2. Before discharge, early, competent help needs to be arranged so that the mother and baby are getting help by day four or five at the latest. Many babies not able to latch on in the first few days will latch on beautifully once the mother'smilk supply has increased substantially as it does around day 3 or 4. Getting help at this time avoids the negative associations with the breast that many babies develop as time goes on.
  3. A nipple shield started before the mother's milk becomes abundant (day 4 to 5) is bad practice. Starting a nipple shield before the mother's milk "comes in" is not giving time a chance.


I'm home from hospital. The baby won't latch on. What do I do?

The single most important factor influencing whether or not the baby latches on is the mother's developing a good milk supply. If the mother's supply is abundant, the baby will latch on by 4 to 8 weeks of life no matter what. What we try to do at the clinic is get the baby latching on earlier, so that you won't have to wait that long. So, it is more important you keep up your supply, than avoid a bottle. The bottle interferes, and it is better you use other methods (such as a cup) if you can, but if you feel you have no choice, you should do what you need to do.


  • Learn how to get the best position and latch from an experienced lactation specialist (see also handout When latching). As the baby comes onto the breast, compress the breast so that the baby gets a gush of milk. Try the baby on the breast he seems to prefer, not the one he resists more.
    • If the baby latches on, he will start sucking and start drinking (get information on how to know a baby is actually getting milk at the breast - see handout #4. Is my baby getting enough milk?).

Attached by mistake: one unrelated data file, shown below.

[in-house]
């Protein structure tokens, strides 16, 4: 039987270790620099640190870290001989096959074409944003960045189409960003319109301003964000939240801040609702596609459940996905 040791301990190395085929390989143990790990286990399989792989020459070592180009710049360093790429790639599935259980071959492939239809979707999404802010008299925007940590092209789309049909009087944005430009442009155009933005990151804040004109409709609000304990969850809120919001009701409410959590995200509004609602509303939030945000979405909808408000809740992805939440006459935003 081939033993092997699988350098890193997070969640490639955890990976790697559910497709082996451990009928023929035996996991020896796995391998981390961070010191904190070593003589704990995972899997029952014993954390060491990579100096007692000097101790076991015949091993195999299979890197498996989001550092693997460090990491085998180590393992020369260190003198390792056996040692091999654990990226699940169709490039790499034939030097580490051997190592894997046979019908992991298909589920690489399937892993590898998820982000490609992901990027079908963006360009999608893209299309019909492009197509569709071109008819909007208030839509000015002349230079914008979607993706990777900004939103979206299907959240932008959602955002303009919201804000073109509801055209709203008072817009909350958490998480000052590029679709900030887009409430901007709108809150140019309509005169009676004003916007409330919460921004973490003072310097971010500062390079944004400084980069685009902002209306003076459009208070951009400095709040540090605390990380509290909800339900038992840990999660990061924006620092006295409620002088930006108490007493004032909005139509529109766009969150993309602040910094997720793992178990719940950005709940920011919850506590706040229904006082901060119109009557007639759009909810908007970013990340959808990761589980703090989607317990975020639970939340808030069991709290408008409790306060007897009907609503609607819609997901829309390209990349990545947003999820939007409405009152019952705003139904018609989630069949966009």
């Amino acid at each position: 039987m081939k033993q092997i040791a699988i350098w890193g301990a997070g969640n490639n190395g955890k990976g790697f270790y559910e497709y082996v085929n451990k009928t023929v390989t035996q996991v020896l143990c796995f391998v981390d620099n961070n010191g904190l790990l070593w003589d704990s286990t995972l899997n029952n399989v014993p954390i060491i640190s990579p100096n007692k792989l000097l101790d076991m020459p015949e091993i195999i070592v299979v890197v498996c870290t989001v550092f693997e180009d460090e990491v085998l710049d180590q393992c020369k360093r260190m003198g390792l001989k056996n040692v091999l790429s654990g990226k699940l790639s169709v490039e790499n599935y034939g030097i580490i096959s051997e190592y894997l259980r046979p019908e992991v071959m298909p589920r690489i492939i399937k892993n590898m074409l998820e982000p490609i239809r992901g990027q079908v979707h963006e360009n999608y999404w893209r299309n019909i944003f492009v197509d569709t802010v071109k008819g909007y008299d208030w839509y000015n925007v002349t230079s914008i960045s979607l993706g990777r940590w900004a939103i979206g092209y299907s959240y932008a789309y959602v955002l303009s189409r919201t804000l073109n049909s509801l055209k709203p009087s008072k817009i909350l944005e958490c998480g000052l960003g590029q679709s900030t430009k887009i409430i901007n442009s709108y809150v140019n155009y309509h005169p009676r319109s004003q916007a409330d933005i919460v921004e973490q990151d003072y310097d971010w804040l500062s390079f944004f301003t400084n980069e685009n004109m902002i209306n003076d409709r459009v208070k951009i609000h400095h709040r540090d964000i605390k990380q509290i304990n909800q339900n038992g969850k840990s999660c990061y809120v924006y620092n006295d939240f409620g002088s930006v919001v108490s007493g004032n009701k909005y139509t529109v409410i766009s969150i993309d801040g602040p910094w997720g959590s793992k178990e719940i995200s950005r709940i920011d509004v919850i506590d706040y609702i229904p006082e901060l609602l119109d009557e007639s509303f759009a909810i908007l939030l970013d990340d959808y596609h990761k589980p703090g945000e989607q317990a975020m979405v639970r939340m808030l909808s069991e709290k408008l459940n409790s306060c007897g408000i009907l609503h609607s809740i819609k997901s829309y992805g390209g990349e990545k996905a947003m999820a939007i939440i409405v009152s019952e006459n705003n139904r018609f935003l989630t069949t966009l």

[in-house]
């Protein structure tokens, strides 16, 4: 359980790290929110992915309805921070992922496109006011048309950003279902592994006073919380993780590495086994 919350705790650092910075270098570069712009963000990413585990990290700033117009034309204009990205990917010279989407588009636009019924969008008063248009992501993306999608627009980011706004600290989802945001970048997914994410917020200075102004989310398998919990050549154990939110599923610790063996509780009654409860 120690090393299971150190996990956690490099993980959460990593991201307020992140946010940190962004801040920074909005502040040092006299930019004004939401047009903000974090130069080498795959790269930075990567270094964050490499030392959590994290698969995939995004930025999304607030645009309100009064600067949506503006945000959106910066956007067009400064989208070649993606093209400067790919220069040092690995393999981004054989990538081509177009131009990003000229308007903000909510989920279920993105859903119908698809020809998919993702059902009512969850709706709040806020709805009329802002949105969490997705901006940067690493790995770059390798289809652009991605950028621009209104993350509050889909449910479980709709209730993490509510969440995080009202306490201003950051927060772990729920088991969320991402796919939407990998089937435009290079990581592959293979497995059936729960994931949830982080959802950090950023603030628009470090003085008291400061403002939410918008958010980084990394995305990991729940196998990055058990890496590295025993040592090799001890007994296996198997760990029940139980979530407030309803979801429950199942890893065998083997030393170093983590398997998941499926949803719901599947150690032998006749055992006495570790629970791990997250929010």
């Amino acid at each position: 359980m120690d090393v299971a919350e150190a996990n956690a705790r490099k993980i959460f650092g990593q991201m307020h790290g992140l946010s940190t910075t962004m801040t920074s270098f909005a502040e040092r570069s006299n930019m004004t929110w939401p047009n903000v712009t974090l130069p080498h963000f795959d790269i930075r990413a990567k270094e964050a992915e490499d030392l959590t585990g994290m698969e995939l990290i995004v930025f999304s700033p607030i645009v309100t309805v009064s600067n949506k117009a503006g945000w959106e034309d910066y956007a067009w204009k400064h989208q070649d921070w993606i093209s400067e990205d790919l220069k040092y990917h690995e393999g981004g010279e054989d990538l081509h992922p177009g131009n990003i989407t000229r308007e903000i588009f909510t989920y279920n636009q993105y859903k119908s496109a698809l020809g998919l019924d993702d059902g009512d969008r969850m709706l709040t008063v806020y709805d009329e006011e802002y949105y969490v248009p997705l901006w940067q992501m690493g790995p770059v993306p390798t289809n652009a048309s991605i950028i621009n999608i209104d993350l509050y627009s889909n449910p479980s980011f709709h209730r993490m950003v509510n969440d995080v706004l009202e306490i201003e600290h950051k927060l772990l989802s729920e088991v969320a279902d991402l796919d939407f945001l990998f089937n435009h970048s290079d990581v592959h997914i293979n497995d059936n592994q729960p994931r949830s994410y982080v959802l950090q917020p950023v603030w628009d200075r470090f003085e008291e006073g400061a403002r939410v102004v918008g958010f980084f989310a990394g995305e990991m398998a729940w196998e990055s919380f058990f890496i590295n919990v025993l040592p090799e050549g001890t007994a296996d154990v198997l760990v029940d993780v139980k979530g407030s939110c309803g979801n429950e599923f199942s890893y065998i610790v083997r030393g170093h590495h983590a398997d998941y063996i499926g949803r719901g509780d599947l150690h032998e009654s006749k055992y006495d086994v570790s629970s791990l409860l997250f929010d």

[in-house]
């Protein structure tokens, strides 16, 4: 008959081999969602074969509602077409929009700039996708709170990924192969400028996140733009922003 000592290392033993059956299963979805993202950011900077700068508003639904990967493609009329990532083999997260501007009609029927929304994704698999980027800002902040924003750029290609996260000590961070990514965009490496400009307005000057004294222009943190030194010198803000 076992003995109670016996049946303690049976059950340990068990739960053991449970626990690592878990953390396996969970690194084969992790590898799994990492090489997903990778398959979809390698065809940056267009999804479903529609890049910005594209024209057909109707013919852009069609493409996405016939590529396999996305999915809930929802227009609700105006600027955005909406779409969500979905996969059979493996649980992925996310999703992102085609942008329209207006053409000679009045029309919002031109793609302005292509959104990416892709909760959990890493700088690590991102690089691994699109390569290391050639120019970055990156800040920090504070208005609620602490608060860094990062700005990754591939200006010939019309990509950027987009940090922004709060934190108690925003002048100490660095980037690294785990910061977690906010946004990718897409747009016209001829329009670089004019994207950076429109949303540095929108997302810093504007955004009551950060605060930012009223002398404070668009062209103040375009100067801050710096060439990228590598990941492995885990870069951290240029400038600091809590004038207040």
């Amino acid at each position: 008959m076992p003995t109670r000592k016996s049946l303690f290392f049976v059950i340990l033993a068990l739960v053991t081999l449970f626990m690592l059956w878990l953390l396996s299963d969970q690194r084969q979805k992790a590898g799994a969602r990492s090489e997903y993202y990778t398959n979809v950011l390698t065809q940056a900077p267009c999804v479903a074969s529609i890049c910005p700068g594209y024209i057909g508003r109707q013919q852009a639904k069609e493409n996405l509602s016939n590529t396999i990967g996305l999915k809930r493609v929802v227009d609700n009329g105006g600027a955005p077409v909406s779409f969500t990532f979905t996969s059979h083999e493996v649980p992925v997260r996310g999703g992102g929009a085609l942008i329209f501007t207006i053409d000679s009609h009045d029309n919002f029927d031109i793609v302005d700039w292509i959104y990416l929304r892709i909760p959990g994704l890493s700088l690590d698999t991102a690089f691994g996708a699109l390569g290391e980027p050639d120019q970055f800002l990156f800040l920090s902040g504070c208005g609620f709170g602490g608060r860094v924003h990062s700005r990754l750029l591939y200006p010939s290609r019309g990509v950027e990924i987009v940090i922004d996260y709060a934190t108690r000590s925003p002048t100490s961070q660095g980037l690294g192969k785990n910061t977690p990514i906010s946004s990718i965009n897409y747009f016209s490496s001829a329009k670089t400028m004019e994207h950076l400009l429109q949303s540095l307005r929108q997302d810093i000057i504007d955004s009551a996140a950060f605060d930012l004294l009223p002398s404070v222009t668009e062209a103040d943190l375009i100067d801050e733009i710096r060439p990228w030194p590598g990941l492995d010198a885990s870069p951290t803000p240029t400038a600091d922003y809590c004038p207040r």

• If the baby doesn't latch on, don't try to keep him on the breast; it won't work. He will either get hysterical or "go limp". Move him away from the breast and start again. It is better to go on-off, on-off several times than to push him into the breast when he hasn't latched on.
    • If the baby goes to the breast and sucks once or twice, he hasn't latched on a little; he hasn't latched on at all.
  • If the baby refuses the breast, don't keep at it until he's angry. Try finger feeding a few seconds to a minute or two, and try again, perhaps on the other side. Finger feeding is to prepare the baby to take the breast, not primarily to avoid a bottle.
  • If the baby doesn't latch on, finish the feeding with whatever method you find easiest.
  • Using a lactation aid at the breast may be helpful, but often requires an extra hand.
  • At about two weeks after birth, a change in what you have been doing often seems to send a message to the baby that "there's more than one way to do this". If you have been finger feeding only, a change to a cup or bottle will sometimes work, or using a nipple shield will often work. If you have been bottle feeding only, switching to finger feeding (before attempting the baby at the breast only, as you may not, at this point, manage finger feeding only) may work.